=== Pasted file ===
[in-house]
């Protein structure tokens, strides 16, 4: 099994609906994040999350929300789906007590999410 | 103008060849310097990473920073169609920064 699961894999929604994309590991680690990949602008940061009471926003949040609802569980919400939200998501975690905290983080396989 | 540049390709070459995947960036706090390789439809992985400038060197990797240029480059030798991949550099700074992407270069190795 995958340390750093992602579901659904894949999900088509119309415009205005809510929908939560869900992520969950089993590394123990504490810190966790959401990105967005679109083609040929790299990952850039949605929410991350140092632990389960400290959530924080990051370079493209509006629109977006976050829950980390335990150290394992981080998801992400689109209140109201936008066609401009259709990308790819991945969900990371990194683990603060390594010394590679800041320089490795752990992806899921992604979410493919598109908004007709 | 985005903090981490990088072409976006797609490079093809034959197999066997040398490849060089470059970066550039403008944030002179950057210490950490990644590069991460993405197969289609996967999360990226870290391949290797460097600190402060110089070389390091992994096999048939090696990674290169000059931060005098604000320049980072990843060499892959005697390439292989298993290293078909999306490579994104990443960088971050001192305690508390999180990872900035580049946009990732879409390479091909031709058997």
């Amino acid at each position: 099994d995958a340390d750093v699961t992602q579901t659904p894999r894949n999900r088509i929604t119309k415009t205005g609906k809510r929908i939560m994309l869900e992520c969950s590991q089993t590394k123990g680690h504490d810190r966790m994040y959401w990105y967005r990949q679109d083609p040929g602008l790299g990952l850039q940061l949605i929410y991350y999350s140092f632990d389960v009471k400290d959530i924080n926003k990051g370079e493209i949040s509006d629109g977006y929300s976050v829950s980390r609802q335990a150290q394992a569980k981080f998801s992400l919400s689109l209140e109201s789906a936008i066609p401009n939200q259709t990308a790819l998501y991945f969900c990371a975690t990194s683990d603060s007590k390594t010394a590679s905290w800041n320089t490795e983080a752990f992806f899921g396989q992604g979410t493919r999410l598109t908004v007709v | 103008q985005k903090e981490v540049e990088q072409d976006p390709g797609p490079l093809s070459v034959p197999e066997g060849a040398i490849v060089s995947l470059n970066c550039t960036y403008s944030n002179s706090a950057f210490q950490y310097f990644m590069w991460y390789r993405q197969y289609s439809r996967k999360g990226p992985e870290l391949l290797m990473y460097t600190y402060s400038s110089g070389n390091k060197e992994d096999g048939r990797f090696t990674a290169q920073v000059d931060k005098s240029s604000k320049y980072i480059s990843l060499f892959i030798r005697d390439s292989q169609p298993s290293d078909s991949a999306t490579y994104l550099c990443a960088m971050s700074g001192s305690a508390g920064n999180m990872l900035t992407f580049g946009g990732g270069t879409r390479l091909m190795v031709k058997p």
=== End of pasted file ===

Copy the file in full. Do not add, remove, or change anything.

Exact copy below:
[in-house]
């Protein structure tokens, strides 16, 4: 099994609906994040999350929300789906007590999410 | 103008060849310097990473920073169609920064 699961894999929604994309590991680690990949602008940061009471926003949040609802569980919400939200998501975690905290983080396989 | 540049390709070459995947960036706090390789439809992985400038060197990797240029480059030798991949550099700074992407270069190795 995958340390750093992602579901659904894949999900088509119309415009205005809510929908939560869900992520969950089993590394123990504490810190966790959401990105967005679109083609040929790299990952850039949605929410991350140092632990389960400290959530924080990051370079493209509006629109977006976050829950980390335990150290394992981080998801992400689109209140109201936008066609401009259709990308790819991945969900990371990194683990603060390594010394590679800041320089490795752990992806899921992604979410493919598109908004007709 | 985005903090981490990088072409976006797609490079093809034959197999066997040398490849060089470059970066550039403008944030002179950057210490950490990644590069991460993405197969289609996967999360990226870290391949290797460097600190402060110089070389390091992994096999048939090696990674290169000059931060005098604000320049980072990843060499892959005697390439292989298993290293078909999306490579994104990443960088971050001192305690508390999180990872900035580049946009990732879409390479091909031709058997």
């Amino acid at each position: 099994d995958a340390d750093v699961t992602q579901t659904p894999r894949n999900r088509i929604t119309k415009t205005g609906k809510r929908i939560m994309l869900e992520c969950s590991q089993t590394k123990g680690h504490d810190r966790m994040y959401w990105y967005r990949q679109d083609p040929g602008l790299g990952l850039q940061l949605i929410y991350y999350s140092f632990d389960v009471k400290d959530i924080n926003k990051g370079e493209i949040s509006d629109g977006y929300s976050v829950s980390r609802q335990a150290q394992a569980k981080f998801s992400l919400s689109l209140e109201s789906a936008i066609p401009n939200q259709t990308a790819l998501y991945f969900c990371a975690t990194s683990d603060s007590k390594t010394a590679s905290w800041n320089t490795e983080a752990f992806f899921g396989q992604g979410t493919r999410l598109t908004v007709v | 103008q985005k903090e981490v540049e990088q072409d976006p390709g797609p490079l093809s070459v034959p197999e066997g060849a040398i490849v060089s995947l470059n970066c550039t960036y403008s944030n002179s706090a950057f210490q950490y310097f990644m590069w991460y390789r993405q197969y289609s439809r996967k999360g990226p992985e870290l391949l290797m990473y460097t600190y402060s400038s110089g070389n390091k060197e992994d096999g048939r990797f090696t990674a290169q920073v000059d931060k005098s240029s604000k320049y980072i480059s990843l060499f892959i030798r005697d390439s292989q169609p298993s290293d078909s991949a999306t490579y994104l550099c990443a960088m971050s700074g001192s305690a508390g920064n999180m990872l900035t992407f580049g946009g990732g270069t879409r390479l091909m190795v031709k058997p």